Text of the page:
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Vim Tip: How to Reformat Dates in 7 Steps

December 5th, 2012 by

This won't get you dates, to go on or to eat, but it will save you time. I found a new way to save time with Vim the other day by creating a script to reformat dates. I’ll walk you through how to do this, and why it’s worth your while. Here is a sample of a specification for a project I was working on recently, which specifies that on a page, there should be links to dated entries. To try this out as I explain, it, you can copy this into a file and follow along with these Vim commands.
Given I have a diary entry for October 31, 2010
When I look at my diary page
Then I should see a link "Oct 31, 2010"

Given my sister has a private diary entry for April 4, 2010
When I look at my sister's diary page
Then I should not see a link "Apr 4, 2010"

Given our mother has a public diary entry for May 18, 1998
When I look at our mother's diary page
Then I should see a link "May 18, 1998"

This date format was already established in our hundreds of automated tests, when, of course, we got the request to change the format of the dates from Jan 12, 1997 to 01/12/97. Making the change to the helper method that styles those links was easy. Updating all the existing tests was another matter entirely. Why? Because that link format appears three times in the specification. I don’t want to have to hunt through the file, count on my fingers to figure out if the month of July is the 6th or 7th month, and then do it again and again. What am I, some kind of robot? Why should I do three things when I could only do one? Here’s how you can do what I did, so that Vim, not you, is the one doing three things.

1. First, make sure you can find the dates you want to change, without finding anything else. Use this search pattern:
/[A-Z][a-z][a-z] \+\d\{1,2\}, \d\{4\}
Here’s how this works: it looks for a capital letter followed by two lowercase letters for the month, a space, 1 or 2 digits for the day, a comma, and 4 digits for the year.

You’ll need to reuse that pattern in a minute, so store it to a register. I saved it to the named u register (u for “ugly”) by running
:let @u = @/
2. How can you reformat just one date before doing it to the entire file at once? The date command does a nice job of that. Try it out on the command line and you’ll get
date +%D -d "Nov 1, 2010"
3. Use two Vim registers to call the date command and feed it the existing date string. Move the cursor to the first matching date by running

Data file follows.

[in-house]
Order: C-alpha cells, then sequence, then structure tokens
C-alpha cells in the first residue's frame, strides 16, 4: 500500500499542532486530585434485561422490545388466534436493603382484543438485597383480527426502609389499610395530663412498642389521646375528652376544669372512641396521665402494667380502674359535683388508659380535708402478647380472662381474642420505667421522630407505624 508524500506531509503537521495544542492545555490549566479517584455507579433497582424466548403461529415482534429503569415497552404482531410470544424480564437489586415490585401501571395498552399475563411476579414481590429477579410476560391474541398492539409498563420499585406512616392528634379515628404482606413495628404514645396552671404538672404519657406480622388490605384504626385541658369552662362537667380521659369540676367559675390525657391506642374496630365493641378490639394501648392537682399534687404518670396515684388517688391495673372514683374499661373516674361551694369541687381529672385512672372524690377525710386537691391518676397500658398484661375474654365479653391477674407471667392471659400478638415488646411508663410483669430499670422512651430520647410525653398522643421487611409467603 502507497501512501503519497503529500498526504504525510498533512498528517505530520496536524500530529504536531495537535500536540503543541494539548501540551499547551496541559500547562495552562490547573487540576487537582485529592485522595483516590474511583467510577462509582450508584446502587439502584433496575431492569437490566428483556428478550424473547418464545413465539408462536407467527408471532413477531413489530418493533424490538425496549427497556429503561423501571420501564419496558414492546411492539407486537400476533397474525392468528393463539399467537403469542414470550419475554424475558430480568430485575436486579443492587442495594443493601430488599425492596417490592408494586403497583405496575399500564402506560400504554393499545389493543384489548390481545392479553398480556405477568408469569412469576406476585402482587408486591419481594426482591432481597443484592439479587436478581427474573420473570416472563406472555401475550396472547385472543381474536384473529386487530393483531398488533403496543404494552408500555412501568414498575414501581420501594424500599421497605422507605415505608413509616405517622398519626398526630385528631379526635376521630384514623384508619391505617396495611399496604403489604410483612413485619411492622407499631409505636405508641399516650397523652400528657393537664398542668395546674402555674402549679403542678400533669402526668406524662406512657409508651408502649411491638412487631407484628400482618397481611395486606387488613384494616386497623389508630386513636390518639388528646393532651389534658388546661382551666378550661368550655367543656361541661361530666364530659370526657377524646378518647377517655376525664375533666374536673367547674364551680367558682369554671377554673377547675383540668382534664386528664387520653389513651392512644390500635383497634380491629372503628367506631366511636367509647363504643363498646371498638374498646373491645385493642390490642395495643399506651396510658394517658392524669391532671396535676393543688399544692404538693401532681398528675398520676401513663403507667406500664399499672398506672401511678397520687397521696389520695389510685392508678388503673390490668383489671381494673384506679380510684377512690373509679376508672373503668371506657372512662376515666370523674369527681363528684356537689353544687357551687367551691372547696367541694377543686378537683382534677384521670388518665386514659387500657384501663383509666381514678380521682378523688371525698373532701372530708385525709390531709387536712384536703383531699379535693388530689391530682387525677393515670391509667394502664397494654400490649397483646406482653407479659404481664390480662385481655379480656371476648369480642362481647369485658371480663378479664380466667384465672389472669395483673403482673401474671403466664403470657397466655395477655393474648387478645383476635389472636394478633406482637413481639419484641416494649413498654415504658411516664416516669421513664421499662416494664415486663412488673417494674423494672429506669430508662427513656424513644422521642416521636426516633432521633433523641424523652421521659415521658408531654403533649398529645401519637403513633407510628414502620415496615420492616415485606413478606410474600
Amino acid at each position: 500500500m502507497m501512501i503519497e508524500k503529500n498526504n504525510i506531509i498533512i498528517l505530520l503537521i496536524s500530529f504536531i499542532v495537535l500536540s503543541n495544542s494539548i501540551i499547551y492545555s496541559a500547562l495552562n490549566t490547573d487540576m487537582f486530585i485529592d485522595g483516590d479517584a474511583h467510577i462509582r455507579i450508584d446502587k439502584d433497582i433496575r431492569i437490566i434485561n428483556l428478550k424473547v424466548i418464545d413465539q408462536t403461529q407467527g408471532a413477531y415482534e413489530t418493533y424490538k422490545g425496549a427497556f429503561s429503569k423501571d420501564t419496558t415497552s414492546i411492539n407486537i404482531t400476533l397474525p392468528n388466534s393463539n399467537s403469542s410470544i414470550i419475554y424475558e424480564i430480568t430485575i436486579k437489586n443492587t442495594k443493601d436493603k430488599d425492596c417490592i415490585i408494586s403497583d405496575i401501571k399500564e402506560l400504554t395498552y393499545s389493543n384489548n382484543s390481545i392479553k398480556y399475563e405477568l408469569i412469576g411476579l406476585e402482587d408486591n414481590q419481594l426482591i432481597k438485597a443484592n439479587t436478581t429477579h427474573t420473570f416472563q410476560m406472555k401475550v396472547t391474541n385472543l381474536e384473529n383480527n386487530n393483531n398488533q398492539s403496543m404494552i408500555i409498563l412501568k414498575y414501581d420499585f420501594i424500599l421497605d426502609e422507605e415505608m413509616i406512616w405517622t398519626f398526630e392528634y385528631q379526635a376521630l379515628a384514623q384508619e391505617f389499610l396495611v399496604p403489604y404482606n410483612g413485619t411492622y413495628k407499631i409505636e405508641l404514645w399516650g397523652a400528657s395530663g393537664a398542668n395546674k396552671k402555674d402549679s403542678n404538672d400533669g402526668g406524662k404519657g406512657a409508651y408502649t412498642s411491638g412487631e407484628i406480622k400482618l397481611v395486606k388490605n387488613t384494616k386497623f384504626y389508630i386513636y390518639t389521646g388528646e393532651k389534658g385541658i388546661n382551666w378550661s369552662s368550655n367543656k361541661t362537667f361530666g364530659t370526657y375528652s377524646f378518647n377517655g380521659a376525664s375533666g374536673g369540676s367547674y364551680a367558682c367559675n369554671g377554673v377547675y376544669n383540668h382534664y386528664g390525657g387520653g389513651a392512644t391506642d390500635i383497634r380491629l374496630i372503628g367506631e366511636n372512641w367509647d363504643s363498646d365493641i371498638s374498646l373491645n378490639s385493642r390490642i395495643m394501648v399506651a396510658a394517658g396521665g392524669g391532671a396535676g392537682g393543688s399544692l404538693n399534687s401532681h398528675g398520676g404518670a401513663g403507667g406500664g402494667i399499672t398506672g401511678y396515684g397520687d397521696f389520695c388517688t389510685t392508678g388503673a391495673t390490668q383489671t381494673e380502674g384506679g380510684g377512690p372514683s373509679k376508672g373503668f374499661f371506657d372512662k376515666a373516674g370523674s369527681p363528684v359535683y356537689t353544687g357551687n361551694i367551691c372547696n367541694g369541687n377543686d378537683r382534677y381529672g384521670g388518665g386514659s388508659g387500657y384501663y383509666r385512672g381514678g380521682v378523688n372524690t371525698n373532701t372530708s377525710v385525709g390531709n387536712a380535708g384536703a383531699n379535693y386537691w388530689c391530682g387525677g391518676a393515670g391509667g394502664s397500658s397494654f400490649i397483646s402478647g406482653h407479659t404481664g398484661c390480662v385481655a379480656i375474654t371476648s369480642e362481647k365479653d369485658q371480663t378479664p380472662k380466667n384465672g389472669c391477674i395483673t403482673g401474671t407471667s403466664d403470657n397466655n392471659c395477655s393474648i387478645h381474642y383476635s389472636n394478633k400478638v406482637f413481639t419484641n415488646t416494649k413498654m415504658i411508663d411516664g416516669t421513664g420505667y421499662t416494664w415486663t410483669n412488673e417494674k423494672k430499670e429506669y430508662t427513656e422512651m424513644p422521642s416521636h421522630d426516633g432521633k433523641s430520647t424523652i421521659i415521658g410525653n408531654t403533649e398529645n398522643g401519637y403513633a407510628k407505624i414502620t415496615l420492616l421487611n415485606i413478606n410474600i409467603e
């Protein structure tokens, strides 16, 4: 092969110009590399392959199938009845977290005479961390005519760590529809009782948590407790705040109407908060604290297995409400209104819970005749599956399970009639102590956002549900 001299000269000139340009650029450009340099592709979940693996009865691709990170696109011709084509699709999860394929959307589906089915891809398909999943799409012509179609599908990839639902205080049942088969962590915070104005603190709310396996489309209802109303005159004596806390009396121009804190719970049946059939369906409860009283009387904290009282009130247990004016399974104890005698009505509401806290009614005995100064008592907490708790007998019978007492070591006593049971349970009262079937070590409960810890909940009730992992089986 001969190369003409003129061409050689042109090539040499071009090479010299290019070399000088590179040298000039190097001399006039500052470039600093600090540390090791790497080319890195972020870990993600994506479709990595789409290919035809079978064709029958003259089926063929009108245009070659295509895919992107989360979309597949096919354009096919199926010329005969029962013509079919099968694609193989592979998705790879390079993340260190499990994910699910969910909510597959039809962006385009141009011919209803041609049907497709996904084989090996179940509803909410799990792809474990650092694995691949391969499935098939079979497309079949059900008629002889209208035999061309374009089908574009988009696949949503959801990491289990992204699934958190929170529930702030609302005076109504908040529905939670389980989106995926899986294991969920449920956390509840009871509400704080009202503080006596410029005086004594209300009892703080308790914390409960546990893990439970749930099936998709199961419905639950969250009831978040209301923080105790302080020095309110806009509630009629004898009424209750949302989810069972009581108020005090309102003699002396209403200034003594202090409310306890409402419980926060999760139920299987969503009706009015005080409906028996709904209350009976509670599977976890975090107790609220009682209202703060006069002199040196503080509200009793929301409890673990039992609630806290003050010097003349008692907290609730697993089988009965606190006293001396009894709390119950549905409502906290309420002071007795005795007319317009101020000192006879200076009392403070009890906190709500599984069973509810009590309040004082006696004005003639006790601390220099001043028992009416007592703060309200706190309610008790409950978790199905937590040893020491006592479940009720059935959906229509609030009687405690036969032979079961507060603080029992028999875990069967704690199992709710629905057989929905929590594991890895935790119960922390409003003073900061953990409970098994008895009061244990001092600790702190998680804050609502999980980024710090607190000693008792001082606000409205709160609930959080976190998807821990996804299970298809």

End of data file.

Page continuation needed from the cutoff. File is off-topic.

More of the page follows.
/<Ctrl-r>u
Then change the date inside the quotes by typing
ci"<Ctrl-r>=system('date +%D -d "<Ctrl-r>""')
This will delete the existing date and save it into the unnamed (or “) register, make a system call through the expression (or =) register, and read the contents of the unnamed register to pass into the system call.

4. There is one small problem—there’s an extra newline in the result. You can remove that by changing the above to
ci"<Ctrl-r>=system('date +%D -d "<Ctrl-r>""' | tr -d '\n')
5. That’s too much typing to do once, and you would still have to repeat it twice more to finish changing this file. Fortunately, you can also use a Vim register to store a sequence of commands, like this
qd/<Ctrl-r>uci"<Ctrl-r>=system('date +%D -d "<Ctrl-r>"" | tr -d "\n" ')q
This is how it works: “record into the d register: search for the pattern in the u register, change the result using the date command, stop recording.”

6.Now type @d to replay the macro you just recorded. It will find the next matching date and reformat it.

7. But that would still entail doing three things instead of one thing. Here’s the last bit.
:%normal @d
will run the macro over every line in the file, making the change if the search matches that line, and silently doing nothing if the search doesn’t match that line.

You can now do one thing, and Vim will do three (or maybe more).

For more Vim tips, check out my slides from our internal conference.

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Paul was a Developer at SmartLogic from 2012 to 2014.

Paul Ostazeski's posts